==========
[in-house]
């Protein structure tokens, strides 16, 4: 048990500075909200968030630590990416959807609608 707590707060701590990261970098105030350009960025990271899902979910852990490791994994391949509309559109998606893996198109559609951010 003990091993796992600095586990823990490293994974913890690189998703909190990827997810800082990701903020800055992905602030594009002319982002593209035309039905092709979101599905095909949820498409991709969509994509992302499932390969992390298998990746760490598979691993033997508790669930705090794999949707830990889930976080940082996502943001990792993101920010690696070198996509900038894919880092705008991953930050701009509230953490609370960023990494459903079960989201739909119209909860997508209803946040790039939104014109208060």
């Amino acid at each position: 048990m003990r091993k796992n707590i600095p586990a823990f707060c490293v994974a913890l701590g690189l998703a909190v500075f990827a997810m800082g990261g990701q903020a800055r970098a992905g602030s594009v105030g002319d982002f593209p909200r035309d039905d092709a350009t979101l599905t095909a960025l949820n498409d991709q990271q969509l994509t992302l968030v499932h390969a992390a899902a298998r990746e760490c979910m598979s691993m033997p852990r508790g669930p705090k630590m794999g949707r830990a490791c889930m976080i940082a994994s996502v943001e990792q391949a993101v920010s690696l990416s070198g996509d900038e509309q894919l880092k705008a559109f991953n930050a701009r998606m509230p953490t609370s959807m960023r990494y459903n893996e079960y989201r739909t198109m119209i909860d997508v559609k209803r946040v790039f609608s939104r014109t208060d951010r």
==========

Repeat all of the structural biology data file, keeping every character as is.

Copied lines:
[in-house]
């Protein structure tokens, strides 16, 4: 048990500075909200968030630590990416959807609608 707590707060701590990261970098105030350009960025990271899902979910852990490791994994391949509309559109998606893996198109559609951010 003990091993796992600095586990823990490293994974913890690189998703909190990827997810800082990701903020800055992905602030594009002319982002593209035309039905092709979101599905095909949820498409991709969509994509992302499932390969992390298998990746760490598979691993033997508790669930705090794999949707830990889930976080940082996502943001990792993101920010690696070198996509900038894919880092705008991953930050701009509230953490609370960023990494459903079960989201739909119209909860997508209803946040790039939104014109208060």
């Amino acid at each position: 048990m003990r091993k796992n707590i600095p586990a823990f707060c490293v994974a913890l701590g690189l998703a909190v500075f990827a997810m800082g990261g990701q903020a800055r970098a992905g602030s594009v105030g002319d982002f593209p909200r035309d039905d092709a350009t979101l599905t095909a960025l949820n498409d991709q990271q969509l994509t992302l968030v499932h390969a992390a899902a298998r990746e760490c979910m598979s691993m033997p852990r508790g669930p705090k630590m794999g949707r830990a490791c889930m976080i940082a994994s996502v943001e990792q391949a993101v920010s690696l990416s070198g996509d900038e509309q894919l880092k705008a559109f991953n930050a701009r998606m509230p953490t609370s959807m960023r990494y459903n893996e079960y989201r739909t198109m119209i909860d997508v559609k209803r946040v790039f609608s939104r014109t208060d951010r």